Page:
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UBC Theses and Dissertations

Towards net zero buildings assessment framework : a natural capital approach Hossaini Fard, Navid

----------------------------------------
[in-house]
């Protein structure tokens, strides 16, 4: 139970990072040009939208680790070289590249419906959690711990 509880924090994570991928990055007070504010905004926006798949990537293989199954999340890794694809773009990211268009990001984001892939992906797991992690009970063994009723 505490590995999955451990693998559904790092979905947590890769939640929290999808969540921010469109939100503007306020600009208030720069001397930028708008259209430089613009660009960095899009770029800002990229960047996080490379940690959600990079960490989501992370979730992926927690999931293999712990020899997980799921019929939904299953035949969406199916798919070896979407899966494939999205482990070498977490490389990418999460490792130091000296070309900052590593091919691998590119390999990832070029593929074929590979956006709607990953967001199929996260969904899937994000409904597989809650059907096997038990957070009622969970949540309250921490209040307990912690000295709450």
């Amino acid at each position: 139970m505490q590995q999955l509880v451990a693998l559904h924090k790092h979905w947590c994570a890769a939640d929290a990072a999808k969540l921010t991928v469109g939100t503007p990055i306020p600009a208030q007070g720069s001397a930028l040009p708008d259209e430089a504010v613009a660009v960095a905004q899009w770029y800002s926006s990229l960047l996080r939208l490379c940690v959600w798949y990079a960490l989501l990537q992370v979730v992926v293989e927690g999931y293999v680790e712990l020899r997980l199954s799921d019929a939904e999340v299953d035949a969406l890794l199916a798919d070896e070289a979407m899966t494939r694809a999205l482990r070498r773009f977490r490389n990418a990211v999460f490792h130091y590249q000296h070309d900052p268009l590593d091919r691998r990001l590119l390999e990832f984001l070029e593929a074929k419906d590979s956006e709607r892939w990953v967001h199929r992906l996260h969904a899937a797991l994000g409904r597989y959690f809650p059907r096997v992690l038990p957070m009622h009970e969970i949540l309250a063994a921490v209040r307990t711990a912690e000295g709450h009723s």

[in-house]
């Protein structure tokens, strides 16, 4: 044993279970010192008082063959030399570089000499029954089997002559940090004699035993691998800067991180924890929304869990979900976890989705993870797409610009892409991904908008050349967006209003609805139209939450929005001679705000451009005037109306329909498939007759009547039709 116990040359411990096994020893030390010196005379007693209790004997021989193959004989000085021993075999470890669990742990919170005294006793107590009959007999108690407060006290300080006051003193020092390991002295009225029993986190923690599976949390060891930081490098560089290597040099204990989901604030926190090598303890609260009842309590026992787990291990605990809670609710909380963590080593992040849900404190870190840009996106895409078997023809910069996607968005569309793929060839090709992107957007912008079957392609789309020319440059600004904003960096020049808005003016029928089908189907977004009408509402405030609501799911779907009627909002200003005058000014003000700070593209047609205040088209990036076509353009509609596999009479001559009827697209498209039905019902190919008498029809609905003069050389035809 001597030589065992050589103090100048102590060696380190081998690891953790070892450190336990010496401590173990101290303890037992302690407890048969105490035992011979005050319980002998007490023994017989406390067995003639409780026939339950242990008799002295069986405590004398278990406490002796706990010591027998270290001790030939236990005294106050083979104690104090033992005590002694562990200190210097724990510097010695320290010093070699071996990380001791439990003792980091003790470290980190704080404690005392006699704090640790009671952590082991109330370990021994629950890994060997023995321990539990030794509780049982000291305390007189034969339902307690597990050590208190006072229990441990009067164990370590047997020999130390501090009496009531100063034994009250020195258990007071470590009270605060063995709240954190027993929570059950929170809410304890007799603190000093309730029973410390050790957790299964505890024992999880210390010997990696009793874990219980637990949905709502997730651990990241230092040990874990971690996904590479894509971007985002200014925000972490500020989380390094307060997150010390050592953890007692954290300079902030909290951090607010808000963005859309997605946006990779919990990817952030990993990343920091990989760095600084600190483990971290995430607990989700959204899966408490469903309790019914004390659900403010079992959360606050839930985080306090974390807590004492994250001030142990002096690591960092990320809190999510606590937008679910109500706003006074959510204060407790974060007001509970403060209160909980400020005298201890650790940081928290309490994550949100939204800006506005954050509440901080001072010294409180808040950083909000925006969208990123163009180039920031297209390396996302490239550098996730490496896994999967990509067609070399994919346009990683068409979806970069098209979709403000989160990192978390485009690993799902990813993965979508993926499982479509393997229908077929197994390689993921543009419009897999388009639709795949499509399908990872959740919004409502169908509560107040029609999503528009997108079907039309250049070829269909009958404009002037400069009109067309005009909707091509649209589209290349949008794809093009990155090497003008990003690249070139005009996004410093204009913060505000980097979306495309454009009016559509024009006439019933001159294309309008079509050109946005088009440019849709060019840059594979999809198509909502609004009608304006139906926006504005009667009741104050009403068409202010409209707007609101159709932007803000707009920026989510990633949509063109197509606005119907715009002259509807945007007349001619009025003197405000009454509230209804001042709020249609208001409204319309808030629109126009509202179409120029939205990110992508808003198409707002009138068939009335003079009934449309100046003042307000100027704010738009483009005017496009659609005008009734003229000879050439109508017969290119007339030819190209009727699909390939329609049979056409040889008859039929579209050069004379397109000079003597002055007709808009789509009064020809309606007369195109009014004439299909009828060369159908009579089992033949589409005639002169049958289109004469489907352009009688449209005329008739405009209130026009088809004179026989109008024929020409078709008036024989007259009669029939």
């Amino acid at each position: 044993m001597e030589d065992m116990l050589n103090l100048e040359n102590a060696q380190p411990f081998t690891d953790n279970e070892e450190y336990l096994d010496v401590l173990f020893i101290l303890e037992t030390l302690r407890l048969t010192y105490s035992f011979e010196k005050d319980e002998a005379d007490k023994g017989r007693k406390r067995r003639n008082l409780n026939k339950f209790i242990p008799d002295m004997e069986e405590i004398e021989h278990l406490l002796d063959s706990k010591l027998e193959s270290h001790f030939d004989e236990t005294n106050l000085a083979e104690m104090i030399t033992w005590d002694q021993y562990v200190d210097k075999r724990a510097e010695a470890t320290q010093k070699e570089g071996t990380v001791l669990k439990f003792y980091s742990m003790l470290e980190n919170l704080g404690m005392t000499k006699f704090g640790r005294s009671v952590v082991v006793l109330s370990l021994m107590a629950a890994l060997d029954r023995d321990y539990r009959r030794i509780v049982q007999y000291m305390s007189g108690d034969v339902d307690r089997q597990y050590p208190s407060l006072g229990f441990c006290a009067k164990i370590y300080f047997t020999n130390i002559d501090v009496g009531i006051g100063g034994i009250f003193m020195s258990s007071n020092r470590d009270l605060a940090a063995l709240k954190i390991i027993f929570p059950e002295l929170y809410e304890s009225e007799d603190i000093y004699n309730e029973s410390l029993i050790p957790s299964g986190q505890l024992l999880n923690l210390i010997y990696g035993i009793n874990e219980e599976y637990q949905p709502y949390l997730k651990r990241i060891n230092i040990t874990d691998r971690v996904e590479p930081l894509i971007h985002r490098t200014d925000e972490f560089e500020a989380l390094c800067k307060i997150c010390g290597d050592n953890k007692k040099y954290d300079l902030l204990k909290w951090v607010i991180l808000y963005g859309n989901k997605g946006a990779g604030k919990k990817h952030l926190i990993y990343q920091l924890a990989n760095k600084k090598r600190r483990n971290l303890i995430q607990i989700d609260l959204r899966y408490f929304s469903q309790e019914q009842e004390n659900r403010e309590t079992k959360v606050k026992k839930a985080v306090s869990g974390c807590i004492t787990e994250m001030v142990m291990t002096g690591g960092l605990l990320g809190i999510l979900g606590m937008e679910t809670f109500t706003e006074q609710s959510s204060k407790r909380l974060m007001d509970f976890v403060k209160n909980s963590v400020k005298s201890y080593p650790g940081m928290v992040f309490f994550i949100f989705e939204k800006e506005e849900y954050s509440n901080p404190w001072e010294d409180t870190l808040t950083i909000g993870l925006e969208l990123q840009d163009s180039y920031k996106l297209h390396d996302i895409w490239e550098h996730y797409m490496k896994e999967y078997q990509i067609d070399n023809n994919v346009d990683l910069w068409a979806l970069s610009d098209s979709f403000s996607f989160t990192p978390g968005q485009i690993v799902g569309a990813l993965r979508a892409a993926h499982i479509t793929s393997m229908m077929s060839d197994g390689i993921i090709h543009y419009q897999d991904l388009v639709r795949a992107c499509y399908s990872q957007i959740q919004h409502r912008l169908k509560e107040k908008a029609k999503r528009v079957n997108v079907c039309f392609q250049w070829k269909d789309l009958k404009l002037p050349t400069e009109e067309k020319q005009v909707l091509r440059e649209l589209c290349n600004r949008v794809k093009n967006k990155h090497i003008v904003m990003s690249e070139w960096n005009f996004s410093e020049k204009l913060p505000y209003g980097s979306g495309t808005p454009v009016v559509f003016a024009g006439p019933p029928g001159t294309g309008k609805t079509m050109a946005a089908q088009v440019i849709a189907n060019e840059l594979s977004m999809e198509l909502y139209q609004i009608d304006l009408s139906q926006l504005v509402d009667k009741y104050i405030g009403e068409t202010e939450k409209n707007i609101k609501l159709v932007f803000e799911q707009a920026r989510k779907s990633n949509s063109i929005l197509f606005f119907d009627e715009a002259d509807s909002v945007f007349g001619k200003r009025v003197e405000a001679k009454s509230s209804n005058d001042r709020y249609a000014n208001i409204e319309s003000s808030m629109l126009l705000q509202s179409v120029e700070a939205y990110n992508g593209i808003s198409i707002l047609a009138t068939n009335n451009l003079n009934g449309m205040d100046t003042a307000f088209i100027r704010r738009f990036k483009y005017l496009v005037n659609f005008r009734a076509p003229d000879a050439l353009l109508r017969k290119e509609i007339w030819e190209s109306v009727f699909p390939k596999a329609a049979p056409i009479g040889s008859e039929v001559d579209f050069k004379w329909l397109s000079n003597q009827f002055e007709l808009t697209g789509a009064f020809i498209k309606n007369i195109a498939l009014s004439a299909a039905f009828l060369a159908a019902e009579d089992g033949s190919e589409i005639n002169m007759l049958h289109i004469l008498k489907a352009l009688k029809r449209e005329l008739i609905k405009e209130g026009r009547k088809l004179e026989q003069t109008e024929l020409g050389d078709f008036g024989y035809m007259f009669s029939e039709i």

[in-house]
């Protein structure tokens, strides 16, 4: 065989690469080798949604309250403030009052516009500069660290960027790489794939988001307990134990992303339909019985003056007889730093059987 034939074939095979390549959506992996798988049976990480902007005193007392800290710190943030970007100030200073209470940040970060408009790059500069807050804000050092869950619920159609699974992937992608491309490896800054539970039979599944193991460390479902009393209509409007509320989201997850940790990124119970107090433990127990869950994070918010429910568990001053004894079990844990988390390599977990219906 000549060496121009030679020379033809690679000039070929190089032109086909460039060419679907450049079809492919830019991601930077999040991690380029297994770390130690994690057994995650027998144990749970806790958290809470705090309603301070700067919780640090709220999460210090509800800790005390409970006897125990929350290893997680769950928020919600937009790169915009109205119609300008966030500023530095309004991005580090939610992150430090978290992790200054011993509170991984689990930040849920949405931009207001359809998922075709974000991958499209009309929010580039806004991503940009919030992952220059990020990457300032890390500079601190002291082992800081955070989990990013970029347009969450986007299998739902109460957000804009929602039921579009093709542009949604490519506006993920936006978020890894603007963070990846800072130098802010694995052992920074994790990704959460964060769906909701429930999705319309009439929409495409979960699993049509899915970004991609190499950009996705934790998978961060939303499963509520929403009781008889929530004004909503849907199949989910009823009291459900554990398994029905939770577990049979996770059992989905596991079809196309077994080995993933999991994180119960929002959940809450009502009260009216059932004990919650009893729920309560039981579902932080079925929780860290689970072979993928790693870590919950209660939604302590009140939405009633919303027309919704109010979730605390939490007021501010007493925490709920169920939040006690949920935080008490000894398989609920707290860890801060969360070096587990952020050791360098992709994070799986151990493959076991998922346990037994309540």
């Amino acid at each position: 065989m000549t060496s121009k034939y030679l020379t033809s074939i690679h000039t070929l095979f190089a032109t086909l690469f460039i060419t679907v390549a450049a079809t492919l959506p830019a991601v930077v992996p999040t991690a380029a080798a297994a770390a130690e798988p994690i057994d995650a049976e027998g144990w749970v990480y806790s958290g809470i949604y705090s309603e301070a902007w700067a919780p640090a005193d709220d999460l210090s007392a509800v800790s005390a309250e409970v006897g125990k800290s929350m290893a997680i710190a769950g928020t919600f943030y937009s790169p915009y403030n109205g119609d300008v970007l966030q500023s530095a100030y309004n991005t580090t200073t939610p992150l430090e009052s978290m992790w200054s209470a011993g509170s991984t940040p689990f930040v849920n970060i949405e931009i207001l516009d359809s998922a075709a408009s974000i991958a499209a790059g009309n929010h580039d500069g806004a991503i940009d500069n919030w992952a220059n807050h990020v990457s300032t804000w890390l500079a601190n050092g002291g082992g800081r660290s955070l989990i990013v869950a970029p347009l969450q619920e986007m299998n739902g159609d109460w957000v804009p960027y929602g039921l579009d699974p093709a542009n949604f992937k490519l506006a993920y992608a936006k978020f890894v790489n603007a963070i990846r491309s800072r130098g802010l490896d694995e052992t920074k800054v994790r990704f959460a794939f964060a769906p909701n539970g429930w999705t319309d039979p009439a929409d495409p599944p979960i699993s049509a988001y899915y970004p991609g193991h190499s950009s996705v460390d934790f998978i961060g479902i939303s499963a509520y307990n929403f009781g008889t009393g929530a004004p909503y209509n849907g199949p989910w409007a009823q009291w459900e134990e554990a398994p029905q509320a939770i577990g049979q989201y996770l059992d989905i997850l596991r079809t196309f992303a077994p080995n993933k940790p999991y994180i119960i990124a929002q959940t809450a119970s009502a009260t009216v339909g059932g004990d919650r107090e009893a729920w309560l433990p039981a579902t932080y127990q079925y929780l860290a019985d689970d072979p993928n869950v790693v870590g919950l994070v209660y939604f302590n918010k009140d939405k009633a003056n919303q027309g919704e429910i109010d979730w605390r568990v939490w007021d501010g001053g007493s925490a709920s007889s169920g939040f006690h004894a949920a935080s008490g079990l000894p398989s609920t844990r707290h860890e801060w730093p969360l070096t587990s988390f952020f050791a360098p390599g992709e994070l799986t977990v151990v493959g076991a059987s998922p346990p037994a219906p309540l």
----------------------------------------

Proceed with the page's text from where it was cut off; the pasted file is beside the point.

Net zero buildings can be a viable solution to the rising environmental challenges caused by the construction and building industry. Many countries around the globe are shifting toward sustainable development and net zero buildings (NZBs). Even though buildings are closely linked with their surrounding environment, consideration of local resources is largely lacking in net zero building design and assessment. This research aims to fill the knowledge gap by developing an assessment framework based on local natural capital to achieve net zero targets in buildings. The framework covers the complete life span of buildings and assesses how a building can become self-sufficient by using local natural resources. The framework aims to provide a decision support to various stakeholders in the pre-design stage, to evaluate sustainability options for implementation in the building’s design. The developed methodology is applied to a building registered with the Living Building Challenge to evaluate net zero performance over its life cycle. Impacts of each of the building components are investigated. The results indicate that the Living Building Challenge (LBC) design is not net zero, however the building can achieve net zero Carbon Dioxide Equivalent (CO₂e) emissions over its life cycle by investing more into renewable energy and with the help of materials recycling and an off-site carbon offset program. A detailed uncertainty analysis is then performed to enhance the understanding of sustainability assessment methods. Sources of uncertainty in the developed framework are identified and different types of uncertainties are investigated. Results show that the sustainability assessment is most sensitive to the building life span, building occupants’ (users’) behaviours, and the end-of-life scenarios for the building materials. Based on the developed framework for net zero buildings, some policy recommendations have been made. These recommendations will guide a fair distribution of life cycle costs and benefits of net zero building among all building stakeholders.

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